1 min read

Stop hunting wholeness.

Stop hunting wholeness.

The pursuit of wholeness – a desire to transcend our cravings – often becomes a lifelong obsession. This quest typically seeks:

  • Material possessions
  • Relationships
  • Substances

Yet, do these paths lead to true wholeness? No.

Most people eventually realize this truth. The question then arises: why persist on this path? Why not seek wholeness elsewhere?

The answer lies in habit. Our bodies are reservoirs of habitual patterns. Each new experience adds a note to life's ongoing symphony. The issue arises when past habits dominate the present, making true wholeness unattainable. Stuck in the loop of repetitive thoughts, actions, and behaviours, we replay the same tune, blocking the path to wholeness.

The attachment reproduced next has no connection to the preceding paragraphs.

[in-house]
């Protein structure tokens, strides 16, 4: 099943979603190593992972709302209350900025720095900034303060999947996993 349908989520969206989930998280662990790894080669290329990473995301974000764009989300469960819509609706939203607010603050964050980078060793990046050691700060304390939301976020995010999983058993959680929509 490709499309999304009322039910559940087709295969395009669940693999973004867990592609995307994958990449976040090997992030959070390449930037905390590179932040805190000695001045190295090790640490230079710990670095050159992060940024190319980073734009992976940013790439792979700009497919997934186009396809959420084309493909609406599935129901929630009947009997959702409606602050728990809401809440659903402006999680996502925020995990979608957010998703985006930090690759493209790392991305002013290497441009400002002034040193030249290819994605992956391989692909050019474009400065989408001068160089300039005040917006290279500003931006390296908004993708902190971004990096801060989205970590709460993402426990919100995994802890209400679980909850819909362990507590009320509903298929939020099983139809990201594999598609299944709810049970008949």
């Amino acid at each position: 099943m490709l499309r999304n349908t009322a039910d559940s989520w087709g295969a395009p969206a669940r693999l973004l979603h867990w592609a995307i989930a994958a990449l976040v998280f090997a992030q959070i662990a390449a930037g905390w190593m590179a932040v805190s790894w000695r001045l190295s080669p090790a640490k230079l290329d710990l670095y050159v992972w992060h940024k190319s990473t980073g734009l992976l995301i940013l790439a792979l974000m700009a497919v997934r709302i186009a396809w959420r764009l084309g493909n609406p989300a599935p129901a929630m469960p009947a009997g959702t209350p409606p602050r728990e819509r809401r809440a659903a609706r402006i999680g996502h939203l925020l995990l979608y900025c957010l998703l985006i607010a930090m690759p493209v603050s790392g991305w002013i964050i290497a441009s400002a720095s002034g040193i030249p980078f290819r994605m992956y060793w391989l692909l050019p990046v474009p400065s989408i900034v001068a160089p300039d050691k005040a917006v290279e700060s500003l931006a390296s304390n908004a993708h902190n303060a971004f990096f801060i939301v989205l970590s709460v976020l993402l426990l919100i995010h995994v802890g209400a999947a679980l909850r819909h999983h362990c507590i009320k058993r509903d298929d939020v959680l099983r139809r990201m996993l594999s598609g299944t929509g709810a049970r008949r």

True wholeness demands a departure from these known habits of thought, feeling, and action. It requires transformation at the core of our personality, encompassing thoughts, choices, actions, experiences, and emotions.

So, how does one cultivate wholeness? It begins with practice, especially during challenging times. Consider:

  • What would a whole person think? Emulate such thoughts.
  • What choices would they make? Choose likewise.
  • What actions would they undertake? Act in that manner.
  • What experiences would they pursue? Visualize and seek similar experiences.
  • What emotions would they feel? Strive to experience those emotions.

According to Hebb's law, repeated mental practices forge new neural pathways.

Regularly invoking a sense of wholeness strengthens these connections, gradually embedding it as a trait in your personality. This process eventually conditions the body to embody wholeness naturally, a state I liken to 'heaven on earth.'

Practice wholeness consistently. Let your body internalize it. In time, you will embody wholeness.